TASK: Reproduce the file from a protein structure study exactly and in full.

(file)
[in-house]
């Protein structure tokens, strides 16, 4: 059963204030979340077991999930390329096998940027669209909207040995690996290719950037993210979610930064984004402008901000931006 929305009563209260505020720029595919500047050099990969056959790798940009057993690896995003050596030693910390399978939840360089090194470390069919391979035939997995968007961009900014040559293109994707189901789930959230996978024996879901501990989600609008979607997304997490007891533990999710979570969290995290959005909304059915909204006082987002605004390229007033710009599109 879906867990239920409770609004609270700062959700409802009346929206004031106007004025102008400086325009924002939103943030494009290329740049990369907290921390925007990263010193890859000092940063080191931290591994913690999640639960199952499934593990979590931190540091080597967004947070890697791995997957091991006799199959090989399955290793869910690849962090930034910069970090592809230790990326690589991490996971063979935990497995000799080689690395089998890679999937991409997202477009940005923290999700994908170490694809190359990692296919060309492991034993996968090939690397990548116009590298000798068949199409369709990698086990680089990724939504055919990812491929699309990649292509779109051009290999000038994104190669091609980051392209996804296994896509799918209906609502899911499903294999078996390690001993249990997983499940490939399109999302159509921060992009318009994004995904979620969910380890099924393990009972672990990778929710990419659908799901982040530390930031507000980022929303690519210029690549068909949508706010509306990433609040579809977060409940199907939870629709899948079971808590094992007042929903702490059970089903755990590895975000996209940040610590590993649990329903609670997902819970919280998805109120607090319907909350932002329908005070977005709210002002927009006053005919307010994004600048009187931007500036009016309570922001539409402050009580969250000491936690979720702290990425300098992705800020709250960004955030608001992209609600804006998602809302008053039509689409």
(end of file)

[in-house]
């Protein structure tokens, strides 16, 4: 059963204030979340077991999930390329096998940027669209909207040995690996290719950037993210979610930064984004402008901000931006 929305009563209260505020720029595919500047050099990969056959790798940009057993690896995003050596030693910390399978939840360089090194470390069919391979035939997995968007961009900014040559293109994707189901789930959230996978024996879901501990989600609008979607997304997490007891533990999710979570969290995290959005909304059915909204006082987002605004390229007033710009599109 879906867990239920409770609004609270700062959700409802009346929206004031106007004025102008400086325009924002939103943030494009290329740049990369907290921390925007990263010193890859000092940063080191931290591994913690999640639960199952499934593990979590931190540091080597967004947070890697791995997957091991006799199959090989399955290793869910690849962090930034910069970090592809230790990326690589991490996971063979935990497995000799080689690395089998890679999937991409997202477009940005923290999700994908170490694809190359990692296919060309492991034993996968090939690397990548116009590298000798068949199409369709990698086990680089990724939504055919990812491929699309990649292509779109051009290999000038994104190669091609980051392209996804296994896509799918209906609502899911499903294999078996390690001993249990997983499940490939399109999302159509921060992009318009994004995904979620969910380890099924393990009972672990990778929710990419659908799901982040530390930031507000980022929303690519210029690549068909949508706010509306990433609040579809977060409940199907939870629709899948079971808590094992007042929903702490059970089903755990590895975000996209940040610590590993649990329903609670997902819970919280998805109120607090319907909350932002329908005070977005709210002002927009006053005919307010994004600048009187931007500036009016309570922001539409402050009580969250000491936690979720702290990425300098992705800020709250960004955030608001992209609600804006998602809302008053039509689409």